Dmitriy recounts that he was taken to the former police station in the village of Nikolskoye, which had also become a filtration point. “A senior officer punched me in the face four times,” he says. – It seemed part of the procedure”.

The soldiers who interrogated him said that teachers like him were involved in spreading pro-Ukrainian propaganda. He was asked his opinion on “the events of 2014”, when Russia annexed the Crimean peninsula and began supporting pro-Russian separatists in Donetsk and Luhansk. He replied that this conflict was known as the Russian-Ukrainian war. “They replied that Russia had nothing to do with it and asked if I agreed that it was a civil war in Ukraine,” he replied.The officers checked his phone again, and this time they found a picture of a book cover with a clearly visible ‘G’ in the title. “Gotcha!” they exclaimed. Russian President Vladimir Putin claimed that his war in Ukraine was an operation to “denazify” the country, and the soldiers, Dmitri says, thought the book was about Hitler.

The next morning, Dmytro and two women were transferred to a prison in the separatist-controlled village of Starobeshevo in the Donetsk region. He counted 24 people in a cell with four double-decker beds. Four days later and after another detailed interrogation, he was finally released and eventually made his way to Ukrainian-controlled territory. That was a few weeks ago. Dmytro still does not know what happened to his cellmates.

Some of those sent to Russia have managed to leave for other countries, and in some cases to return to Ukraine. Exactly how many of these people are unknown. Vadim, with the help of his friends, moved to another European country – where exactly, he would not say. He said that he had partially lost his eyesight, and doctors believe it was due to blows to the head. “I feel better now, but recovery will take a long time,” he said. I asked him about the filtering. “They separate families. People ‘disappear’,” he says. – It’s pure horror.”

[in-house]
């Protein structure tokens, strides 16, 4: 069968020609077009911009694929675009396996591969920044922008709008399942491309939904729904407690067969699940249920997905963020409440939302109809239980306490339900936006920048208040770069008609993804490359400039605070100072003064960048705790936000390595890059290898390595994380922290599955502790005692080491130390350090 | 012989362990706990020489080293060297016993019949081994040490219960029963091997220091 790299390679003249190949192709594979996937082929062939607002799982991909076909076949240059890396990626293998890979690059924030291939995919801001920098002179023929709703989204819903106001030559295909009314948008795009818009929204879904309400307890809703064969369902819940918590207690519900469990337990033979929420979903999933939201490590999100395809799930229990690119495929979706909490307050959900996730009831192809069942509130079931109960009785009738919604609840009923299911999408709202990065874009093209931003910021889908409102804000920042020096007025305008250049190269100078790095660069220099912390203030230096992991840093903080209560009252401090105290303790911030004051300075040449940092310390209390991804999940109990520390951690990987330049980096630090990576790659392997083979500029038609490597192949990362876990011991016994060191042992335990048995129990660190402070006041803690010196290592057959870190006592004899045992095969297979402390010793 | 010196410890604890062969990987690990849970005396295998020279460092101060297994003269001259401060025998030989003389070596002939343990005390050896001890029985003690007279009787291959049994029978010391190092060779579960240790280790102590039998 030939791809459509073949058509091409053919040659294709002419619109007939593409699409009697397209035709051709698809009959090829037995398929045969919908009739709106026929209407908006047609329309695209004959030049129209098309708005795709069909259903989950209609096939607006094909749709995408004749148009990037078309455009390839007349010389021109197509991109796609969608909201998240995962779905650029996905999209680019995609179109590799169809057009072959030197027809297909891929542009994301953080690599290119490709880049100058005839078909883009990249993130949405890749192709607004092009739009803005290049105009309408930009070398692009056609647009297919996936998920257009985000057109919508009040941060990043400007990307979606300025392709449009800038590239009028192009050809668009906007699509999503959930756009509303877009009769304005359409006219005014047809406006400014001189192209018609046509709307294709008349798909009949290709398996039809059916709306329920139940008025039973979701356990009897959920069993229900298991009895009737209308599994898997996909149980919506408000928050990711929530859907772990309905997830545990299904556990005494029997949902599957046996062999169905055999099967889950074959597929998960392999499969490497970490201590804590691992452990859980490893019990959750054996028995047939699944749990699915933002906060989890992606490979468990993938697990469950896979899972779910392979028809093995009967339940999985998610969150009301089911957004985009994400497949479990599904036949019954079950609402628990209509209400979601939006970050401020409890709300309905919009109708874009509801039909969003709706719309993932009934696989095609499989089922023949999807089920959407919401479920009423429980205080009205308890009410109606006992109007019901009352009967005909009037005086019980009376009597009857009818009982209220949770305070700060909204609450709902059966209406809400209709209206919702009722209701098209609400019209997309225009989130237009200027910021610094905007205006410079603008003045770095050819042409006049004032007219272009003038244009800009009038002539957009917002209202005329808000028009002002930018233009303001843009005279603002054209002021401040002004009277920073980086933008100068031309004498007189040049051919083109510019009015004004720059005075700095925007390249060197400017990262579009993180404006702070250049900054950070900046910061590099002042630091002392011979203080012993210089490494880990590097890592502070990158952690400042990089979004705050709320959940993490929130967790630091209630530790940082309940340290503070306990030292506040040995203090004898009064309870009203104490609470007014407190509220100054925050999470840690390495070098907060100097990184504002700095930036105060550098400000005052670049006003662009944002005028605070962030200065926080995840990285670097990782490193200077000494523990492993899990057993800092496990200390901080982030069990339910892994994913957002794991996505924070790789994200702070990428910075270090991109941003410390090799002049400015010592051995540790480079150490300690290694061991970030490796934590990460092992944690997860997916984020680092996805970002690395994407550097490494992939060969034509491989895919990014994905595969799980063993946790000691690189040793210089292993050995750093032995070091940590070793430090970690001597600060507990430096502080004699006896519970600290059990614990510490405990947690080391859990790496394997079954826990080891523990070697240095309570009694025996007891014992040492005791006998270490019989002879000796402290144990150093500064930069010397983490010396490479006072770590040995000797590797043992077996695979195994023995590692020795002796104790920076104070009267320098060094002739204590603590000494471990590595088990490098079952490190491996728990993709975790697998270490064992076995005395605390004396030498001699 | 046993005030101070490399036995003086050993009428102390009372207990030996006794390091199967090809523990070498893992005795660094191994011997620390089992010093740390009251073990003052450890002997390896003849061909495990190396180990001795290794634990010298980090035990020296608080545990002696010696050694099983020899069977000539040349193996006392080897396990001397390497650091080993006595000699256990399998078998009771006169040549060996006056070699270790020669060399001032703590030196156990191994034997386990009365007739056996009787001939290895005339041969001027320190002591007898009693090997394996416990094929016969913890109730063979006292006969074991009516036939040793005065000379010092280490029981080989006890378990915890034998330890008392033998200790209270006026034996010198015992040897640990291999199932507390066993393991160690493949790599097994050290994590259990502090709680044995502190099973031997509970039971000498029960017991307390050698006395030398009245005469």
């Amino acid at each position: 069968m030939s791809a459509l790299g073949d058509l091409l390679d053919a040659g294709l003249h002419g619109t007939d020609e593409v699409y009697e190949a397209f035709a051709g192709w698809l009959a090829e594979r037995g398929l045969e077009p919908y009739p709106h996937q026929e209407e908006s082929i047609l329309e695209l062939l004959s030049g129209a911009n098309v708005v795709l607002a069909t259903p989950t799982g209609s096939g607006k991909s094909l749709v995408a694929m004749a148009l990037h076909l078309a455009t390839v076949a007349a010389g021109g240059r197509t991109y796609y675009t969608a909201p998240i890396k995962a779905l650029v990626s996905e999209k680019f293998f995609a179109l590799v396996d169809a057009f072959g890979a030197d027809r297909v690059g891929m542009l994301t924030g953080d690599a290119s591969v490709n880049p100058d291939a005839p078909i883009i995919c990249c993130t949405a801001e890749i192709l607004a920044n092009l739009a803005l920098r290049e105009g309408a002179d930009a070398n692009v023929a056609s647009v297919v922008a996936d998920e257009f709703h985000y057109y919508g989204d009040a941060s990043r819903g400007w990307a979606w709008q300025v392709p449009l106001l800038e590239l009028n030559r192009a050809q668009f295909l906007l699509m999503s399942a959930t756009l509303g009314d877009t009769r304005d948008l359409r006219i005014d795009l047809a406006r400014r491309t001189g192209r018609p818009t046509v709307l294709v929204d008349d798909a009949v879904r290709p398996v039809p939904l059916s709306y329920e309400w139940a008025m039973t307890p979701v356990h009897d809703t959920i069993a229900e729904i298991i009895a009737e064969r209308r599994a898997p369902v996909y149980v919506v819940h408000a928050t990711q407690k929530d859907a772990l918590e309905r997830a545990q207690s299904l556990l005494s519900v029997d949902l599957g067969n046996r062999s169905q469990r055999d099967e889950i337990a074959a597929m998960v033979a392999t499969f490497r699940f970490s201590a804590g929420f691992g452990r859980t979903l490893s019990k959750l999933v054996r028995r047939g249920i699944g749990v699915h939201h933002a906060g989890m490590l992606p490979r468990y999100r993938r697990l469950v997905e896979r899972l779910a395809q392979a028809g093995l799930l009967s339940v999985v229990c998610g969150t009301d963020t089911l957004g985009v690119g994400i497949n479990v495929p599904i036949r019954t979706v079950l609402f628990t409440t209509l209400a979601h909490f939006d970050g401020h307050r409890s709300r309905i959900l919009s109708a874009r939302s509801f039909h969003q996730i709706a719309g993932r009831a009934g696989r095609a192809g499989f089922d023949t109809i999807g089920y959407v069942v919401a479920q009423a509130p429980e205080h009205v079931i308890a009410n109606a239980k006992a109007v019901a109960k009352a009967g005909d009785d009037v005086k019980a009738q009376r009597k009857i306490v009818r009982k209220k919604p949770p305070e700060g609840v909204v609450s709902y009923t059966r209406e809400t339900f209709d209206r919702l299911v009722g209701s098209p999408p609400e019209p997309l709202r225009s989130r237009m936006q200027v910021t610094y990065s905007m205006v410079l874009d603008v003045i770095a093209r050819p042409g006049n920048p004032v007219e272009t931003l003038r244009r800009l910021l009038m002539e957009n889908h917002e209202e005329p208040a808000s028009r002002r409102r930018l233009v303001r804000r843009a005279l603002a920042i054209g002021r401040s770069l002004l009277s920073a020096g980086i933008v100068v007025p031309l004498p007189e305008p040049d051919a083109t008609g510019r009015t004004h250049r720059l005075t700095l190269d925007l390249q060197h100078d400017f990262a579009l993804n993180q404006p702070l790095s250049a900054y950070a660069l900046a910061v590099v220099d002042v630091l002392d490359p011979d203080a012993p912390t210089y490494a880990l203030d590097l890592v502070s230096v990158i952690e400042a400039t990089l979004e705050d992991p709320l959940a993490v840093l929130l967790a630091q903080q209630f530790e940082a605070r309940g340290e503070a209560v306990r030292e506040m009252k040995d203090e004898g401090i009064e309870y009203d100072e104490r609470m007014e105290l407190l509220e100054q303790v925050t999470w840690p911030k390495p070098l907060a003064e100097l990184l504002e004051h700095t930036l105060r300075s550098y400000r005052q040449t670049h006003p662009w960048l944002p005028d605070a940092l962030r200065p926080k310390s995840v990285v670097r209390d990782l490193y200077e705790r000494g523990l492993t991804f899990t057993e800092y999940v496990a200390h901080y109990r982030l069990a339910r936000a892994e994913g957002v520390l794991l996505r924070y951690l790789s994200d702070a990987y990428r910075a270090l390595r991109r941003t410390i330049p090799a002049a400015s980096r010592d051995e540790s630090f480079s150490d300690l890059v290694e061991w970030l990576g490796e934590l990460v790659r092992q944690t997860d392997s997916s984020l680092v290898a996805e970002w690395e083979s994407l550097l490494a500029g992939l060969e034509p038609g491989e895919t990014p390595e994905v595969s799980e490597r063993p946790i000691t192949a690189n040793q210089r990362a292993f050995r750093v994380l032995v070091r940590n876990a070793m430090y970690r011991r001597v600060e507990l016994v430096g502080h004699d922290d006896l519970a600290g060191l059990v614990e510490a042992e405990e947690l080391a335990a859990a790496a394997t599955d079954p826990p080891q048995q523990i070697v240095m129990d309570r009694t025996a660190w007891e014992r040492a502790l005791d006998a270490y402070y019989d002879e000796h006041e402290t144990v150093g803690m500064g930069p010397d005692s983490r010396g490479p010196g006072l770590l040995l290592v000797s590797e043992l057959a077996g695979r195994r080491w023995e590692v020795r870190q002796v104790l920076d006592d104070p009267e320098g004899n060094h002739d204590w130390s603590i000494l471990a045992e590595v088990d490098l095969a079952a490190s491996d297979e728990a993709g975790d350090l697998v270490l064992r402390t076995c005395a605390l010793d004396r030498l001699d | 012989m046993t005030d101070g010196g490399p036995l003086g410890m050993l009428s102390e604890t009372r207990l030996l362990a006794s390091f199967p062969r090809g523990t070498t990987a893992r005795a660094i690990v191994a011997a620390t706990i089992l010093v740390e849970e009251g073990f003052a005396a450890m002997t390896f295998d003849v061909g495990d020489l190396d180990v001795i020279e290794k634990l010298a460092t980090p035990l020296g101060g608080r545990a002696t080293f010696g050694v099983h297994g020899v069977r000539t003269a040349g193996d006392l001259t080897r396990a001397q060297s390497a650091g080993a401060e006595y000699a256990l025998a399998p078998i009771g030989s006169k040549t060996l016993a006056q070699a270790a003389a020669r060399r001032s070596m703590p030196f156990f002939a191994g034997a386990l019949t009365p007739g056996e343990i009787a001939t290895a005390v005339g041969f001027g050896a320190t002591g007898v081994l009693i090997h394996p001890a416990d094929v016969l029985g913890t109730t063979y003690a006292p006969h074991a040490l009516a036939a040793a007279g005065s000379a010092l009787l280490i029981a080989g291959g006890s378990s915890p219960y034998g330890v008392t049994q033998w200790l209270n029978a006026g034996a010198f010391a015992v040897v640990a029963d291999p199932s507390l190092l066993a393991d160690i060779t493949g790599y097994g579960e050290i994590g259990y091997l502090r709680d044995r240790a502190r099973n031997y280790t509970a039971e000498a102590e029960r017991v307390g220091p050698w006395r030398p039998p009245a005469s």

The Russian defence ministry did not respond to several requests for comment on the allegations. The Russian regime has previously denied committing war crimes in Ukraine.

According to Andrei, his mother was told he was being “re-educated”.

Andrei and his family now live in Germany. He also had to visit Russia. Recalling the incident, he says that the occupiers used the filtering mechanism to show their “absolute power”. The soldiers behaved as if it was “a form of entertainment” and “ego satisfaction” for them.

I told him about another Ukrainian I had met, Victoria, 60, who had worked as an engineer before her retirement. A Russian military officer had seen a Ukrainian flag on her Facebook profile with the words “Ukraina pohnad u tse”.

She says the soldier pointed a submachine gun in her face and started threatening: “you will rot in the basement!” Then, Victoria says, the soldier kicked her. She does not understand why he behaved this way: “What have I done? What right do they have?”.

Andrei says he can’t explain the military’s behaviour. “I even try to justify it somehow. To convince myself that there was some logic in it,” he says of the filtering.

But “there is no logic”.